Thursday, October 30, 2008

Tuesday, October 28, 2008


Here (link) is Harvard's Department of Economics web, listing articles and opinion by Harvard economists on current financial crisis.

Top suggesstions: here, here and here.


FT reports that Fed is likely to endorse a further interest rate cut (link):

"The Federal Reserve will probably end up cutting interest rates by as much as 50 basis points by the end of its policy meeting on Wednesday, but it will do so without any great conviction.
Senior policymakers do not think that reducing the federal funds rate from its already low level of 1.5 per cent will have a big effect on financial markets or the US economy..."


Iceland's central bank lifted the key interest rate to 18 percent from 12 percent after Icelandic krona lost 70 percent during this crisis (link). Secondly, Iceland's GDP is expected to contract by up to 10 percent, unemployment is expected to reach 8 percent or higher while inflation rate could hit as much as 20 percent. In fact, IMF recently predicted the rise in the inflation rate to 11,2 percent. Here (link) is a brief outline of Iceland's state of the economy, analyzing the macroeconomic background of country's current crisis as well as rapid expansion in the latter decade.

Wednesday, October 22, 2008

Monday, October 20, 2008


The Economist has published an interesting insight into Iceland's recent economic crisis (link):

"Iceland has been growing smartly in recent years. The country has low unemployment and income per person is somewhat above the average in the European Union. Huge investments in green energy and aluminium smelting have drawn inflows of foreign investment and promise to underpin exports for years to come. But on these sound foundations, Iceland has also built a financial house of cards. The country’s three largest banks have expanded headlong abroad since two of them were privatised in 2003, amassing assets of about €125 billion ($180 billion) by the end of 2007, compared with an economy of just €14.5 billion. Many of these assets were funded by lenders in fickle wholesale markets. In early 2006 less than 30 cents in every loan issued was backed by deposits. Iceland’s households also racked up debts amounting to 213% of disposable income. Britons and Americans owed just 169% and 140% of disposable income respectively—figures that make them seem almost sober by comparison."


Icelandic government announced $6 bn rescue package to stabilize the economy (link) after an increase in government debt which is expected to reach as much as 100 percent of the GDP. Here is some interesting insights into financial crisis in Iceland (link). Meanwhile, Fitch downgraded Iceland's long-term foreign currency rating to BBB- and long term IDR (issuer default rating) to A- (link). Here is also a brief factsheet of Iceland's economic indicators in this year's September (link). IMF's official inflation and output estimate for Iceland suggest output decline and inflation surge in 2009 (link).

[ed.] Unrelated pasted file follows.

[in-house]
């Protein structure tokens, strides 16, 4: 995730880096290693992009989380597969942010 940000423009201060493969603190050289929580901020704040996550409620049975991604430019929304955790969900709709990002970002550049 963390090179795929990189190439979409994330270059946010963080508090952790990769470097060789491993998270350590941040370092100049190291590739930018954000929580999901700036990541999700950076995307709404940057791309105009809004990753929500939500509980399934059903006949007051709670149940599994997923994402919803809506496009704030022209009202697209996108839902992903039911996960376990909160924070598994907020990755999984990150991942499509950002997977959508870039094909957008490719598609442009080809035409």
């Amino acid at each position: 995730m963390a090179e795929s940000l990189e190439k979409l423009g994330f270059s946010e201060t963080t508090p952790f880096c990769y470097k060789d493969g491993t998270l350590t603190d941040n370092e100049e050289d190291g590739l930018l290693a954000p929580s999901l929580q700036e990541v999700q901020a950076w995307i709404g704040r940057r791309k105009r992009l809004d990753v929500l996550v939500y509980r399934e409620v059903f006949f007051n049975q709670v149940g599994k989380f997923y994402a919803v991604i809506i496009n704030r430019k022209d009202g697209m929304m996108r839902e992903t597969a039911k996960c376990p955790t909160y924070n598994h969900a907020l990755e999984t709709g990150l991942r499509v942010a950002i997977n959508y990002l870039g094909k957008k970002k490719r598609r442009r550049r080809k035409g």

Here (link) is an interview with Anna J. Schwartz, the co-author of Monetary History of the United States 1867-1960 (link), highlighting the latest issues associated with Fed's policy measures, credit market shocks and economic fluctuations.

Wednesday, October 15, 2008


The Nobel laureate in economics in 2008 is Paul Krugman (here):

"IT WAS widely expected that Paul Krugman, who won the the 2008 Nobel prize for economics on Monday October 13th, would claim the award one day. In 1991 he had received the John Bates Clark medal for the best young economist, which is widely seen as a stepping stone to a Nobel award. What is more of a surprise is that he was honoured rather sooner in his life than many other winners. Like most Nobel laureates in economics, Mr Krugman was recognised for research undertaken early in his career—in this case for his pioneering work on modelling trade between countries whose firms grow more profitable the bigger they become. At 55, he is only four years older than the youngest ever winner, Kenneth Arrow, who was 51 when he won in 1972. But he is a fresh-faced youngster in comparison with Leonid Hurwicz, one of last year’s winners, who was 90 when he shared the prize."